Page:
It is an open-air street museum of sculptures right next to the Uffizi Gallery. Built in the 14th century as a meeting place for city officials, it now houses three arches overlooking Signoria Square. The central arch is significantly larger than the two side arches, decorated with a relief sculpture of Hercules and Cacus, the fire-belching monster.

The Loggia of the Signoria is also known for Michelangelo’s David and Donatello’s Judith and Holofernes sculptures.

Accademia Gallery

Accademia Gallery, Florence

The other essential art museum to see in Florence is the Accademia Gallery. The most famous sculpture in the world, Michelangelo’s David, is there. The sculpture impresses with its size, but when you see it up close, tell me if size matters or not. 😉

Vasari Corridor

It is a private elevated passage that connects the Uffizi Gallery with Palazzo Pitti and contains an extensive collection of paintings by European masters.

Like many of Florence’s landmarks, the corridor tells the story of the powerful Medici family, which flourished in the 15th century. Cosimo I, the great Duke of Tuscany, bought Palazzo Pitti in 1549. It was considered the most sumptuous palace in Europe until the completion of Versailles in Paris in the early 18th century.

Vasari Corridor, Florence

The Medici family had only one problem. To get from their new home to the Uffizi, where Cosimo worked, and the Palazzo Vecchio, their previous residence, the Medici had to cross the Ponte Vecchio, Florence’s main pedestrian bridge over the Arno River.

Cosimo I made a bold decision. He ordered the construction of an elevated passageway on one side of the Ponte Vecchio that would extend from the Palazzo Pitti to the Uffizi, which allowed the Medici family to cross the river and attend the church service without being jostled by commoners or possible assassins.

The Vasari Gallery is now home to one of the richest collections of artists’ self-portraits. Its walls are adorned by more than a thousand paintings from the 16th century to the present day, including Diego Velázquez, Marc Chagall, Peter Rubens, and Rembrandt.

Palazzo Pitti

Palazzo Pitti, Florence

The Palazzo Pitti is the largest palace and one of the largest museum complexes in Florence. You will need a separate ticket to see the Medici treasury, the costume and porcelain museums, and the Boboli Gardens.

Venice art museums 

Palazzo Ducale (Doge’s Palace)

Palazzo Ducale

For centuries, the Palazzo Ducale served as the seat of the Venetian government and has been the site of meetings of the councils of the Republic and even a haven for the secret police. 

You will see many beautiful halls decorated with paintings by Veronese, Tintoretto, and their students.

The palace has many extraordinary rooms – for example, the Hall of Maps – its walls decorated with many beautiful maps. On the upper floors are two grand halls, accessed by the Golden Staircase, adorned with gilded stucco.

Accademia Museum

Accademia Museum Venice, Italy

The Galleria dell’Accademia is one of the main attractions of Venice. Almost all tourists visiting this Italian city tend to see the most extensive collection of paintings by Venetian painters of the 13th-18th centuries.

It is worth noting that the Gallery of the Academy is fascinating not only for its exhibits – the building itself is also of historical and cultural value. 

Art museums in Milan

Ambrosiana Art Gallery

The Pinacoteca Ambrosiana is the first Milanese art museum, founded in the early 17th century in the luxurious Archbishop’s palace. There are paintings by Raphael, Caravaggio, Titian, and Leonardo da Vinci. You will also find a separate exhibition; it includes canvases and original handwritten texts by Leonardo da Vinci.

See the inner courtyard with sculptures, Bonaparte’s gloves, which he wore at the battle of Waterloo, and the jewels of Lucrezia Borgia, the illegitimate daughter of Pope Alexander VI.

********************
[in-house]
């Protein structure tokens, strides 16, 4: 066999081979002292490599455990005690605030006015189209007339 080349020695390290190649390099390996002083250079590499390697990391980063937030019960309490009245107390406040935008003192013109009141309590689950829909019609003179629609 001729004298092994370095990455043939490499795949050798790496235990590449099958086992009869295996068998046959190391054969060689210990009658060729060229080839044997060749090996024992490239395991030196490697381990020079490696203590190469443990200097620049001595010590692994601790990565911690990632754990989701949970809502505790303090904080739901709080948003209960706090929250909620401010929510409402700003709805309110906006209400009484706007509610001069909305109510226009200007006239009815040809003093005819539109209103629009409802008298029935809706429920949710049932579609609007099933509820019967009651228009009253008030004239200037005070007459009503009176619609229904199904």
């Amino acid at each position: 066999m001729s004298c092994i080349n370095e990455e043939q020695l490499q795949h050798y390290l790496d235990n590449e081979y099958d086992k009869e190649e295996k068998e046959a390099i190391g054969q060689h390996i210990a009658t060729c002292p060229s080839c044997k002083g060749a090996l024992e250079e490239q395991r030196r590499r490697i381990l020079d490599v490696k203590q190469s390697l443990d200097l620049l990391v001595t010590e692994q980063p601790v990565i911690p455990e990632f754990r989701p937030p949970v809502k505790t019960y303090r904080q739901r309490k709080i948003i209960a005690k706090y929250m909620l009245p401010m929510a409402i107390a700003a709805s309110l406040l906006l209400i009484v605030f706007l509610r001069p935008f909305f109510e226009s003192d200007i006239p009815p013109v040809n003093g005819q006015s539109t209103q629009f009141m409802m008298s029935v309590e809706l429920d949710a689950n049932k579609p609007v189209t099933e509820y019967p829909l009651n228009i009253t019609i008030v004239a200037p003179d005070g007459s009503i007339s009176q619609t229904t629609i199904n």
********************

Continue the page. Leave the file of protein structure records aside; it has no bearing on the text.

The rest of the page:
Pinacoteca di Brera

Pinacoteca di Brera, Milan

The Brera Art Gallery has many unique paintings. This gallery was founded by Napoleon, with expropriated valuable paintings from the monasteries. Now it houses the works by Rubens, Bellini, Picasso, Caravaggio, and Raphael. In addition, you can watch the process of restoration of ancient paintings in a huge workshop.

Galleria Vittorio Emanuele II 

Galleria Vittorio Emanuele II, Milan
Photo by Egor Myznik

It is one of the oldest shopping arcades in the world, which locals call “the living room of Milan.” It connects the city’s two most beautiful squares – the square in front of Duomo Cathedral and the square in front of La Scala Theater. See beautiful frescoes, elegant sculptures, fanciful moldings, and fascinating mosaic floors.

Museum of Contemporary Art (Fondazione Prada)

Museum of Contemporary Art (Fondazione Prada), Milan

Fondazione Prada is an entire contemporary art quarter opened on the site of a former distillery in the south of Milan. 

The museum was founded in 1993 by Miuccia, the famous fashion designer Mario Prada’s younger granddaughter. The works are emotional and very stylish.

You may not be a contemporary art lover, but you will likely change your mind after the visit. 

Art museums in Bologna

National Gallery

Pinacoteca Nazionale di Bologna is one of the most famous Italian art museums. It contains a significant collection of works by Bolognese artists of the 13th-17th centuries. Here you can see works by Giotto, Vitale da Bologna, Raphael, Ludovico and Annibale Caracci, Guido Reni, Guercino, and others. 

After the fall of Napoleon, many works returned to Bologna and extended the collection.

Palazzo d’Accursio

Palazzo d’Accursio (or Palazzo Comunale) in Piazza Maggiore was the town hall until 2008. Today, the palace’s top floor houses the municipal art collection, with paintings ranging from the Middle Ages to the 19th century. 

The palace also houses the Morandi Museum, whose works were donated to the city by the artist’s family.

Museo d’Arte Moderna di Bologna (MAMBo)

The museum has a collection of Italian art from World War II to the present day, with permanent and temporary exhibitions, theatrical performances, concerts, and film screenings. You will also find there an excellent bookstore and an eccentric café-restaurant.

Frequent questions

How many art museums are in Italy?

Italy has over 4,200 museums, galleries, archaeological sites, and similar cultural institutions. Moreover, more than 51,000 employees are working for these establishments.